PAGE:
Friday, August 28 , 2015, 2:01 am | Fair 69.0º




UCSB Summer Science Camp Helps Inspire Young Inquiring Minds

Amy Dixon, center, and her fellow volunteers at the UCSB Summer Science Camp helped campers collect the more than 200 cups they used to create stacking cup towers.

Amy Dixon, center, and her fellow volunteers at the UCSB Summer Science Camp helped campers collect the more than 200 cups they used to create stacking cup towers.  (Julie Cohen / UCSB photo)

By UCSB Office of Public Affairs |

Dancing around a marshmallow tower they built themselves, the children shouted: “Ten and a quarter! Ten and a quarter!” They marveled that their group’s tower was the tallest, but some of their sheer joy may have been fueled by the marshmallows themselves.

The group constructed the tower as part of UCSB Summer Science Camp, where 8- to 12-year-olds come to get down and dirty in the name of science. Whether learning about bacteria, DNA and density or building gumdrop domes and dissecting squid, participants are having the time of their lives.

“I really like how you learn but you still have a ton of fun,” said Teagan Moehlis, 12, who has been to science camp three times before. “I liked collecting DNA the best. It was supercool!”

Teagan is the daughter of Jeff Moehlis, a professor in UCSB’s Department of Mechanical Engineering.

In 2011, the camp’s first incarnation was held in the backyard of Lina Kim, director of UCSB’s Research Mentorship Program. That first year there were six children. The number doubled the following year and again last year.

“It got so big that I couldn’t take all the students on the waiting list, so I decided to bring it to UCSB so I could reach out to more children during the summer,” she said.

The camp runs for three weeks in July and experiments are rarely repeated — even from year to year — because many of the kids come back. If they’re not making elephant toothpaste — colored foam produced by a chemical reaction — or mousetrap race cars (both favorites from previous years), they’re designing cradles and parachutes for eggs to survive a four-story drop. (At least two teams were successful.)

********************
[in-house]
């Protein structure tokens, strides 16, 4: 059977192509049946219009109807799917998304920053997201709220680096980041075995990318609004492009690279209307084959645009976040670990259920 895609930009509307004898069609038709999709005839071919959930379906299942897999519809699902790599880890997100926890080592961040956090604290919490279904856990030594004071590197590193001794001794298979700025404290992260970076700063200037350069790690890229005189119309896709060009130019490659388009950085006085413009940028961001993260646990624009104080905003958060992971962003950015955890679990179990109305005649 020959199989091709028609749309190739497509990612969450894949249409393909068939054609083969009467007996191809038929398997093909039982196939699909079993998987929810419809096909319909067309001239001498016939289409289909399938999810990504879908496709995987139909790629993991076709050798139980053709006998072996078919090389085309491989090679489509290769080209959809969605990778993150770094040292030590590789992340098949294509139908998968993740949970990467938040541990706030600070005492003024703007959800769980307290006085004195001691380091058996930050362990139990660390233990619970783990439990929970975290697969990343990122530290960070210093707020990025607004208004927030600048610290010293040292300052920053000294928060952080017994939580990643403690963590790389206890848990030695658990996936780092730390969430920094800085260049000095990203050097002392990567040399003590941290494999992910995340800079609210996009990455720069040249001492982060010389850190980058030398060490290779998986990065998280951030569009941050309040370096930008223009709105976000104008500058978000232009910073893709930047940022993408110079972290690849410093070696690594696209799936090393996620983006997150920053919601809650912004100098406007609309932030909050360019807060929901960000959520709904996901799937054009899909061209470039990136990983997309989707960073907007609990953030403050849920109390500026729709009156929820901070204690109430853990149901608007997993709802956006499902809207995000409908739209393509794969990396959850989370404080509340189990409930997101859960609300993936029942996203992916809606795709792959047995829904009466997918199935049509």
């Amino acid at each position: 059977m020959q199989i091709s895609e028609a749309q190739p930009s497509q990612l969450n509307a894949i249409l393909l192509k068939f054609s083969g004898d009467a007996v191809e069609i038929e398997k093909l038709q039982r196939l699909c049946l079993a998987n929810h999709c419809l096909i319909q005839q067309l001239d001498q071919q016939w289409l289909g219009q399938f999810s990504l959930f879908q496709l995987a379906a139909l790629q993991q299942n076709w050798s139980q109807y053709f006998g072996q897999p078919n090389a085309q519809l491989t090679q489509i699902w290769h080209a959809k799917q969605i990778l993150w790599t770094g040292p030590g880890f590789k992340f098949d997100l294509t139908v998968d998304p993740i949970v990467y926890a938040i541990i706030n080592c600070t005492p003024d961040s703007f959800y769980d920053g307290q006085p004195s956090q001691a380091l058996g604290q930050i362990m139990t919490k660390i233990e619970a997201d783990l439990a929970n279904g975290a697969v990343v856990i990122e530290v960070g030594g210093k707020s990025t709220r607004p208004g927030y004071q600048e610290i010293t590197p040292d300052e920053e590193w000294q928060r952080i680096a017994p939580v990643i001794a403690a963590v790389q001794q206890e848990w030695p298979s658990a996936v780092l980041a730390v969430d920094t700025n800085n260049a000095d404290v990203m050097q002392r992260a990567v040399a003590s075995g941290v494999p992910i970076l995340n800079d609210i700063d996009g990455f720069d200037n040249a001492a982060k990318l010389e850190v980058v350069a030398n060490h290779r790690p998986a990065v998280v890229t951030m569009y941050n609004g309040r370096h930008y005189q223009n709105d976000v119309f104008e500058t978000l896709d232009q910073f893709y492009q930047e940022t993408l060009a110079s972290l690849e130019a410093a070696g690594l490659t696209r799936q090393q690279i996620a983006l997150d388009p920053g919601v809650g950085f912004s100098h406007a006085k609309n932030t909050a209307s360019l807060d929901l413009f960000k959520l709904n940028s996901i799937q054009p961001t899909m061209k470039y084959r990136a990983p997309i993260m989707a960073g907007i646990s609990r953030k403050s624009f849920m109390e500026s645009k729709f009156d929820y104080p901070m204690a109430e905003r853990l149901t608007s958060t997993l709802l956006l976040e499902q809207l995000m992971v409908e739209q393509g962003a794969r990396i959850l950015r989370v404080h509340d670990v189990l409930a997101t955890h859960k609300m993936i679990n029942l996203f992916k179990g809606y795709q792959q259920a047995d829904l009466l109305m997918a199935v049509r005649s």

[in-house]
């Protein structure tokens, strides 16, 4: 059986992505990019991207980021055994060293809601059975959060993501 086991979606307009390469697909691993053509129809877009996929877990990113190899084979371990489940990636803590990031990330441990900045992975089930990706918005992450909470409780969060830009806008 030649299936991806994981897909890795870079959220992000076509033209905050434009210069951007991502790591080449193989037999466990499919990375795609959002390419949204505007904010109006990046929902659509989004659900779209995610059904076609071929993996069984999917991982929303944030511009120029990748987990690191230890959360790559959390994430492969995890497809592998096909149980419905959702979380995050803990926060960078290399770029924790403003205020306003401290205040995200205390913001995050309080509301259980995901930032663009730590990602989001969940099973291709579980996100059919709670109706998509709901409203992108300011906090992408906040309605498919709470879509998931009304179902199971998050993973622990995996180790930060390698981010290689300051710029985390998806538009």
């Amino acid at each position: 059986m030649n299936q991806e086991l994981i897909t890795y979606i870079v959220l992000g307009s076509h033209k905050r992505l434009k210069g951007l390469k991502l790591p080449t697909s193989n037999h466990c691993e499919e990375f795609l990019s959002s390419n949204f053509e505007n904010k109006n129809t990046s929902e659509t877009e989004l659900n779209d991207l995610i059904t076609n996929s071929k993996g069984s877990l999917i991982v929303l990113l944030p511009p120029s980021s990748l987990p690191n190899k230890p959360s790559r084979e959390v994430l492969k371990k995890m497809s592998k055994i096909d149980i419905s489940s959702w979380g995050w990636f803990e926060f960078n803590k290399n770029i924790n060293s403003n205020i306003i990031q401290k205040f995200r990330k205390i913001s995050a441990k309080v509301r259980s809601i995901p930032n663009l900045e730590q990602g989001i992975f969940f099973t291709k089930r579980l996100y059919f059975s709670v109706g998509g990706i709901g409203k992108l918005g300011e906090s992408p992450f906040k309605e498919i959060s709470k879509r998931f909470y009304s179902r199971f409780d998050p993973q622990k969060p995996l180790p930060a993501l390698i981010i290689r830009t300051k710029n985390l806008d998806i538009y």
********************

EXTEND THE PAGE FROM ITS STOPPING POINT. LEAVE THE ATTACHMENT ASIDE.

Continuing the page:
“My favorite activity this week was connecting gumdrops together with toothpicks and you only had a certain amount,” explained Christopher Carmona, 12, who will be entering junior high in August. “Then we weighted them with pennies to see how well the structure was built and counted how many pennies it took to break apart. We got up to 200.”

science camp
This group's newpaper and masking tape structure held a golf ball for five seconds. (Julie Cohen / UCSB photo)

Three scientists, who are UCSB students or recent graduates, oversee the activities. They are assisted by high school volunteers who earn community service hours for their week's work.

“What makes this camp really special is that the kids get to learn science in a really fun way, in a good environment,” said volunteer Amy Dixon, a junior at nearby Dos Pueblos High School. “I think it’s important to learn science at a young age.”

One of the camp scientists concurs.

“My favorite thing is teaching the kids different concepts,” said Amber Miller, who graduated from UCSB in March and will begin teaching next month. “It can be dirty and gooey but it’s a hands-on experience and that’s the best. The kids sing, play and run around, and they are so excited about getting messy and doing science.”

When science camp kids have questions, Kim is likely to suggest that they try and see what happens instead of telling them the answer.

“This camp is a little different because we let them take things apart and break things if they want to, so they can explore all the possibilities,” she explained, adding that safety is always the primary concern.

The students keep a science notebook and are taught how to record scientific observations — something they will be able to use in the future, not just in junior high but in high school and college as well.

“My goal is to plant a seed and get the kids really excited about science,” Kim added. “We do a lot of team-building activities and they learn how to collaborate with students from other schools. It’s usually the first time that they are collaborating with someone who is enthusiastic about what they are excited about.

“I want to change the world one child at a time. It’s kind of naïve, but I see the changes in these kids. I hope I am inching closer to that goal.”




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